2. National security

(North Korea)

Regrettably, it is my understanding that the security environment is becoming increasingly severe. Yesterday, for example, there was an announcement that North Korea would launch a "satellite".

Again, I renewed my conviction that we would have to cooperate with the U.S. and the Republic of Korea as well as China and Russia to call for North Korea's self-restraint. There are two U.N. Security Council resolutions which ban launches with the use of ballistic missile technology. Even though North Korea calls it a satellite launch, it will clearly use ballistic missile technology and thus constitute violation of the U.N. Security Council resolutions.


The development of China presents a good opportunity to Japan. We are making efforts to build Mutually Beneficial Relationship Based on Common Strategic Interests or a win-win relationship with China. Since this year marks the 40th anniversary of the normalization of diplomatic relations between Japan and China, we would like to make various people-to-people and cultural exchanges with China. China and Japan are economic partners. After all, we are the second and third largest economies in terms of GDP. We have to build a mutually beneficial relationship but, on the other hand, as reported recently, China has been increasing its defense budget by double-digit percentages. China's defense budget is growing remarkably fast but without announcing details of spending, making many people nervous.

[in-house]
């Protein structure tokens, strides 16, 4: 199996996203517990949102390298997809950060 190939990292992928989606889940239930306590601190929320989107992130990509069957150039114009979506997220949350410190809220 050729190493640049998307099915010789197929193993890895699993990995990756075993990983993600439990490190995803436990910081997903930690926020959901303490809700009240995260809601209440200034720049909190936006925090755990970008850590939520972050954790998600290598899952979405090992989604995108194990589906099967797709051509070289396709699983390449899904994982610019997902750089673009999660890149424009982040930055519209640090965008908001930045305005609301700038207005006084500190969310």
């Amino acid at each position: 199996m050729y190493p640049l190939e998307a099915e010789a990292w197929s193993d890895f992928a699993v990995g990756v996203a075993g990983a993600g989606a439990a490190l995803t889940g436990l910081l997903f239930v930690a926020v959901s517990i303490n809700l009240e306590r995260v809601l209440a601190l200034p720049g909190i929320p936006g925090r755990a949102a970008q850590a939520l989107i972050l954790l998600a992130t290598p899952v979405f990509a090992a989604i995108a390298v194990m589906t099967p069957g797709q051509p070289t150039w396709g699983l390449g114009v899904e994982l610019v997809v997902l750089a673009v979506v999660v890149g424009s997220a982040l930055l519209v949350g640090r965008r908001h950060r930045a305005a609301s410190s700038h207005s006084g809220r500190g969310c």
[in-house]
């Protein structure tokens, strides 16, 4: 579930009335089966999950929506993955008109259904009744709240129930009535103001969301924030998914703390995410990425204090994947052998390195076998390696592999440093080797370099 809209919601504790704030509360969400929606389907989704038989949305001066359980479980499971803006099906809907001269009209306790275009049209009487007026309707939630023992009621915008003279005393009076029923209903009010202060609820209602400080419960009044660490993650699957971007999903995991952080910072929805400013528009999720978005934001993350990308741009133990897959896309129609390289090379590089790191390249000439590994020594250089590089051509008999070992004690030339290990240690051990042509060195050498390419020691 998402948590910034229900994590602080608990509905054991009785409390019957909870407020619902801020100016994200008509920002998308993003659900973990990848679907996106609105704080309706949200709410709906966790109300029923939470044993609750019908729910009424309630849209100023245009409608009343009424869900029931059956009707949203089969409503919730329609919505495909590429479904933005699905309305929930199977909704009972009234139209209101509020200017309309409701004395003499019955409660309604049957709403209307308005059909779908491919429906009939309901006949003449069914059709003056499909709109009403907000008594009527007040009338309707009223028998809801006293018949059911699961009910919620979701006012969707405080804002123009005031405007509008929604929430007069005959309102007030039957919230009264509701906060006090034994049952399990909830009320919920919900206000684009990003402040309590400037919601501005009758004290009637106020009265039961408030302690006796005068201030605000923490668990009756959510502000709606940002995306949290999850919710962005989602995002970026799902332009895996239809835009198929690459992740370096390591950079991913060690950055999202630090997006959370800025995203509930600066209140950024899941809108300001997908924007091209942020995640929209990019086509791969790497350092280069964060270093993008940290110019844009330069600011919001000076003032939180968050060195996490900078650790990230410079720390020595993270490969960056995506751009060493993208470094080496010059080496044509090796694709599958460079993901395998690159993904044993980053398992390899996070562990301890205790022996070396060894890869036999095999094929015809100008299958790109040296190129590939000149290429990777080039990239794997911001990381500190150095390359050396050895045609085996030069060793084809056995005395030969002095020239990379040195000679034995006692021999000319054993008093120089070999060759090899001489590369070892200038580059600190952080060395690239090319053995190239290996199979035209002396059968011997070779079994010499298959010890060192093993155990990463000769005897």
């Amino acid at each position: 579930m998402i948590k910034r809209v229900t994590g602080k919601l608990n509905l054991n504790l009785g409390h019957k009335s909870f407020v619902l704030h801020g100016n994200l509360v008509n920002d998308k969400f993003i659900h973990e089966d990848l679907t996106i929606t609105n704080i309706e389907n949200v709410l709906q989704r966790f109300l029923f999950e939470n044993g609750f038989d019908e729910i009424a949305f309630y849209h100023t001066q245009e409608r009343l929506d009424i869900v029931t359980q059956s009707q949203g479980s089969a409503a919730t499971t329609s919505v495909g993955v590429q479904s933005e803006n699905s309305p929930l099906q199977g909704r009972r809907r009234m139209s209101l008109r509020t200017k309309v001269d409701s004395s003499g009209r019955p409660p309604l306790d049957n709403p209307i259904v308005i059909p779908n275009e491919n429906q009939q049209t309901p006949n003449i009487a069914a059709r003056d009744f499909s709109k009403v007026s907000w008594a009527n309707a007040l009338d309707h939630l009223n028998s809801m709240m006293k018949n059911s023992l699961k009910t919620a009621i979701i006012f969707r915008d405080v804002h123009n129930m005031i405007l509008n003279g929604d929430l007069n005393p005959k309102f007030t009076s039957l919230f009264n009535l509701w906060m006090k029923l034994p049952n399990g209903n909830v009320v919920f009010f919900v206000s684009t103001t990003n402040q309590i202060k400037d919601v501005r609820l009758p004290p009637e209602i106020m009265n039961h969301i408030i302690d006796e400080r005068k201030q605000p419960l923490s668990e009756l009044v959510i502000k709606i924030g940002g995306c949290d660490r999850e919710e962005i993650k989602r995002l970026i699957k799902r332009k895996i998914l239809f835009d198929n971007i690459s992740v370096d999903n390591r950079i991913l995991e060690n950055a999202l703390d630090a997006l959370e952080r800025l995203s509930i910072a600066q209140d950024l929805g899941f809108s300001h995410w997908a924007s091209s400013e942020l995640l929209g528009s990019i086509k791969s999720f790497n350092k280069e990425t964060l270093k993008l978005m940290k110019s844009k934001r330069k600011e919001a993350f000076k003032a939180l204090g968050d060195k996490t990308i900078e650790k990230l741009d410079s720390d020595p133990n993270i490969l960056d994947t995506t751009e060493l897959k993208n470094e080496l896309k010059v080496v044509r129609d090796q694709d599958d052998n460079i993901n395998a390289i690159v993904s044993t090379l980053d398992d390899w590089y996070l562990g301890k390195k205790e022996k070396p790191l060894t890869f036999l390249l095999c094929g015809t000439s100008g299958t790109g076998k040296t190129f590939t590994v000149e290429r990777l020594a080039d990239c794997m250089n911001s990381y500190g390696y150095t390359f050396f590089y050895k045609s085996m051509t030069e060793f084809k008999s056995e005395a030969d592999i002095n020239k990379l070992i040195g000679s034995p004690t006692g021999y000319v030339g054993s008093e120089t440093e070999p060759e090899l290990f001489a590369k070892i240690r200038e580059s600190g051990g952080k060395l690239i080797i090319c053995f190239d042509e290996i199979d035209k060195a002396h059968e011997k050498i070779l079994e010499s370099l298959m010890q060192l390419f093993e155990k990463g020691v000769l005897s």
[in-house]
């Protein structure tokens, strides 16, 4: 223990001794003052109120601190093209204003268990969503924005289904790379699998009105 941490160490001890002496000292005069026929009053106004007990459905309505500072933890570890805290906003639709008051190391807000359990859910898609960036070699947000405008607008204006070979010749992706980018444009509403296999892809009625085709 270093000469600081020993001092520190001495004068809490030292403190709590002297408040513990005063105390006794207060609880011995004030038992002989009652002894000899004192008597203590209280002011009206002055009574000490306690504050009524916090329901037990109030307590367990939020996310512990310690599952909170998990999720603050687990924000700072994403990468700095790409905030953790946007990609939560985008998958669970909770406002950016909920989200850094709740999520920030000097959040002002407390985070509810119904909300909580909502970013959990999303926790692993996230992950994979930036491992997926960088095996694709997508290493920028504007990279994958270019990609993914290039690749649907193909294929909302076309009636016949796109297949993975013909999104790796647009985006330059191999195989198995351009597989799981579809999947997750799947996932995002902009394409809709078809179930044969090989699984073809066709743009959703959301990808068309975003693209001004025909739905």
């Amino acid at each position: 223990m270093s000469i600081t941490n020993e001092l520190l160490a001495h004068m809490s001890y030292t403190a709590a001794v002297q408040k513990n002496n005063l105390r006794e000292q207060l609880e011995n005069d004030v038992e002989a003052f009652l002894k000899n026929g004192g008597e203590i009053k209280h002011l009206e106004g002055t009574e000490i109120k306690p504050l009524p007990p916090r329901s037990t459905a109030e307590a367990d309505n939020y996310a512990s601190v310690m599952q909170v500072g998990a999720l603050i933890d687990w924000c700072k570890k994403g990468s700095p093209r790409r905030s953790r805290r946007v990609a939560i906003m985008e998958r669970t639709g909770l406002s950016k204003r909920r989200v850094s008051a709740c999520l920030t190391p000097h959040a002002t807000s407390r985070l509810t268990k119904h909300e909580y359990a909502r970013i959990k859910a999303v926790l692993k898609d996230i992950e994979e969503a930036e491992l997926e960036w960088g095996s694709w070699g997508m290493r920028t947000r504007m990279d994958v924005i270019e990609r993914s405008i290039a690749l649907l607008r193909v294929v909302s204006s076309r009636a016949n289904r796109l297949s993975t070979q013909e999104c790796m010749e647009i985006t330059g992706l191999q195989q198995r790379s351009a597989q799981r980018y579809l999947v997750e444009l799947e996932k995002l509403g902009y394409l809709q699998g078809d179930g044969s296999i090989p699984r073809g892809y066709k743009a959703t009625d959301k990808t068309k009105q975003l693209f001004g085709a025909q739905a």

Since Japan and Russia have developed a relationship of trust, we now hope to proactively deepen the bilateral relationship, including the territorial issue, and continue negotiations toward the solution of the territorial issue. In the Far East, however, Russia is very actively engaging in military exercises. When we think about the issue of security, it is naturally the first and foremost role of politics to secure the safety of our people. It is important to be constantly on the alert.

(Japan-U.S. Alliance)